Zelya Energy

The law establishing a new organization of the electricity market (NOME) was enacted on December 8, 2010. It introduced the regulated access of alternative suppliers to the electricity produced by EDF's nuclear power plants (ARENH).

Why a new organization of the electricity market and a device for regulated access to nuclear-generated electricity?

Originally, the NOME law, according to the Energy Regulatory Commission (CRE), aimed to enable an effective market opening, and to lessen the impact of the quasi-monopoly on the nuclear electricity production sector in France by EDF. For its part, the European Commission, following an investigation procedure under state aid rules, considered that the existence of regulated electricity sale tariffs (TRV) combined with insufficient access of EDF's competitors to electricity sources as competitive as the historical nuclear park constitutes a barrier to the development of effective competition.

Indeed, in the wholesale electricity market, each electron is sold at a price that is determined by the marginal cost of electricity produced by the least competitive primary source required (thermal power plant, for example). However, as nuclear electricity is the most competitive, each electron produced by a nuclear power plant generates a rent for its operator, called the "nuclear rent". This rent has long made it possible to build regulated tariffs based on the marginal costs associated with nuclear electricity, which only EDF has the right to produce in France.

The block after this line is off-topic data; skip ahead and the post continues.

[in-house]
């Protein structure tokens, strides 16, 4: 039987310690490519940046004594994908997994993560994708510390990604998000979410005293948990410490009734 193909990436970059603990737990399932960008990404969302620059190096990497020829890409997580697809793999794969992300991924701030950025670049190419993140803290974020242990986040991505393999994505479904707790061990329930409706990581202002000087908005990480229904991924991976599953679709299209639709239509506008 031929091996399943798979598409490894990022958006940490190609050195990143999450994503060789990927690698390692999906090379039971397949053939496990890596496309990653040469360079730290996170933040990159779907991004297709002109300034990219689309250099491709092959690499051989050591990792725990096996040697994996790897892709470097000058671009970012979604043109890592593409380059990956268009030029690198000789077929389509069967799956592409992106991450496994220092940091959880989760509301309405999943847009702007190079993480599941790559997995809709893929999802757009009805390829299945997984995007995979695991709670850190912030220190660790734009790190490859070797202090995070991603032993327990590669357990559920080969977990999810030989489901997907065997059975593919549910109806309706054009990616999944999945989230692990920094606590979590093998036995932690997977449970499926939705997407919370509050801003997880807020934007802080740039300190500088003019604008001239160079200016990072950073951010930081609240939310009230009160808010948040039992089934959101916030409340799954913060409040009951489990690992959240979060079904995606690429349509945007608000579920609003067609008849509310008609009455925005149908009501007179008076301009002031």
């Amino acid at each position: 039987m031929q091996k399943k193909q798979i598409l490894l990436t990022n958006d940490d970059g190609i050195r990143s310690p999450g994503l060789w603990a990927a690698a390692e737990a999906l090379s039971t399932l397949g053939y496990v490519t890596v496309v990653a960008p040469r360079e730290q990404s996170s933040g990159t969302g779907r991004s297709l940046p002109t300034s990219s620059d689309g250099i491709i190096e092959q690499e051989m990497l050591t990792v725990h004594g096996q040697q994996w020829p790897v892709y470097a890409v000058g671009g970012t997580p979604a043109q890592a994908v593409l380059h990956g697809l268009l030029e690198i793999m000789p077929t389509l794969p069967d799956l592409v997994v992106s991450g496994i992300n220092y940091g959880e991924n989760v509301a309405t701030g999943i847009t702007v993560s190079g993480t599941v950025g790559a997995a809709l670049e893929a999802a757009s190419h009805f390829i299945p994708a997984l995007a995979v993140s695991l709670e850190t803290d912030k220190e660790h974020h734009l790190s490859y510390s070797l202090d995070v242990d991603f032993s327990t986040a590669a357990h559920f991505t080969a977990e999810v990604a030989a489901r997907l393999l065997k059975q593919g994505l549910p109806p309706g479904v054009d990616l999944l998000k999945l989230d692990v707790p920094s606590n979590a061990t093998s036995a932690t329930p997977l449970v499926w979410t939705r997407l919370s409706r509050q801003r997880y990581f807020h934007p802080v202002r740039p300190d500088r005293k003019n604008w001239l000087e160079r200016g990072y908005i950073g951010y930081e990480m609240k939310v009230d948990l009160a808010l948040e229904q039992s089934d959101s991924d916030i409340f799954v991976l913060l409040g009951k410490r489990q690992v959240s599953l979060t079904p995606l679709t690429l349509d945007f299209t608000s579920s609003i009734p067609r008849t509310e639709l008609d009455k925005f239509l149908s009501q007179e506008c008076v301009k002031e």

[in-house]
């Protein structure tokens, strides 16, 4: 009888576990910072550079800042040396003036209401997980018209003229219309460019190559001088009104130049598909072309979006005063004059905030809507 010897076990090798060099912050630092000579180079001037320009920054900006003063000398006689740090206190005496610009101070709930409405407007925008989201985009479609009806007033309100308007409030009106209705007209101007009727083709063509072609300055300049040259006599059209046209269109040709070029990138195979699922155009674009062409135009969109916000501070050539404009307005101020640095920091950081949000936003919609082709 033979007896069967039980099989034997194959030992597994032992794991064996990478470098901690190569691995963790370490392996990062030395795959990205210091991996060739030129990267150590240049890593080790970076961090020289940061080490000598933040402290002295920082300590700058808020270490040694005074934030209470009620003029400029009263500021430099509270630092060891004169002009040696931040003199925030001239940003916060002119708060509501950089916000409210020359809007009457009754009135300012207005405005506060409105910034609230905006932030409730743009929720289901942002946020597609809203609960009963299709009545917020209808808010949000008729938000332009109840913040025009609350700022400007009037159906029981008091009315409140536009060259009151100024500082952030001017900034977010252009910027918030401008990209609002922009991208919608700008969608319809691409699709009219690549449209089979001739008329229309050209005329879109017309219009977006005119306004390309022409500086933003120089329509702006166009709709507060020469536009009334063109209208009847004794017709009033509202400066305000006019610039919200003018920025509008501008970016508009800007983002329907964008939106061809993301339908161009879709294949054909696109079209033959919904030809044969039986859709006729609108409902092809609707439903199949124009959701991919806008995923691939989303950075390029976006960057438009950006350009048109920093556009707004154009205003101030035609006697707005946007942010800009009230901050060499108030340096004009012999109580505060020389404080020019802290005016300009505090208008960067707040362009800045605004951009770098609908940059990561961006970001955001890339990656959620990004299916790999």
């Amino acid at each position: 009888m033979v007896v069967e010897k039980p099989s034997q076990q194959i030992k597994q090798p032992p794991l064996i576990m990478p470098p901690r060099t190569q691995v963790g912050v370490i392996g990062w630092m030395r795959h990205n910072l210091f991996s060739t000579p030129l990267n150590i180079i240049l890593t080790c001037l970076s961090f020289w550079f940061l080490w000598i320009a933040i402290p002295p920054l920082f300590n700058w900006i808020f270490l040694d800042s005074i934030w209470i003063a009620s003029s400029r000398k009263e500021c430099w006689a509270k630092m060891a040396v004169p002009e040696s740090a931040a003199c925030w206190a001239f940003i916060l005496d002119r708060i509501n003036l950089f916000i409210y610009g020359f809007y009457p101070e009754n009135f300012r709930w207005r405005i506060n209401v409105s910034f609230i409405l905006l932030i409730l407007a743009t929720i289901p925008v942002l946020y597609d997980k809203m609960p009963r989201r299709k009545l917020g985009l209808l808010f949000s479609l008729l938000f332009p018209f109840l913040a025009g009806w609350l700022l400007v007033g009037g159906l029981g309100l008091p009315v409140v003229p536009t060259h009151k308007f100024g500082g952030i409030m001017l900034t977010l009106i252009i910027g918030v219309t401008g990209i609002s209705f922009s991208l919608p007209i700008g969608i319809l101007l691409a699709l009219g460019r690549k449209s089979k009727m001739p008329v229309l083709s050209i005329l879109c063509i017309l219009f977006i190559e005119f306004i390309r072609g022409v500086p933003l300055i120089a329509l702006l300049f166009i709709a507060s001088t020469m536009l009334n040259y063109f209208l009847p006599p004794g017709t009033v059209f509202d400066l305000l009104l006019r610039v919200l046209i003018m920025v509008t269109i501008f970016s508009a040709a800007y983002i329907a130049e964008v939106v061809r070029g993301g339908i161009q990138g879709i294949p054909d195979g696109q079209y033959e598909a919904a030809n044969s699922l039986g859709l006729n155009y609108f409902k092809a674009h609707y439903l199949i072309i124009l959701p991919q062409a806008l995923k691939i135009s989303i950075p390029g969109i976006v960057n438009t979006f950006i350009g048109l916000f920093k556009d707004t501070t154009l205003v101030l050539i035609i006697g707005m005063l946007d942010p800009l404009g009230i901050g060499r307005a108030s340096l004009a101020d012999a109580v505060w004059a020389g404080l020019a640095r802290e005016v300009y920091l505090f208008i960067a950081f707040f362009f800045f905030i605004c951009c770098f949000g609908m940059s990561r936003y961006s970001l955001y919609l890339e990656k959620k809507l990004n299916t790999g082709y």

Under these conditions, it was legitimate to question the real possibility for an alternative supplier to offer competitive prices to the end consumer, without having electricity produced at the marginal cost of nuclear power.

In this context, the NOME law, in line with the work of the Champsaur Commission, has the objective to:

  • Ensure alternative suppliers a regulated right of access to historical nuclear electricity (known as ARENH), transiently and limited in volume, under conditions equivalent to those enjoyed by the historical supplier EDF, in order to allow the emergence of real competition downstream and on all customer segments, individuals and professionals;
  • Allow the preservation of EDF's historical nuclear fleet (ensure the financing of the existing fleet by allowing EDF to secure its long-term commitments for decommissioning and waste management and also to make the necessary investments to extend the operating life of the reactors of its historical fleet);
  • Maintain competitive prices in France for end consumers.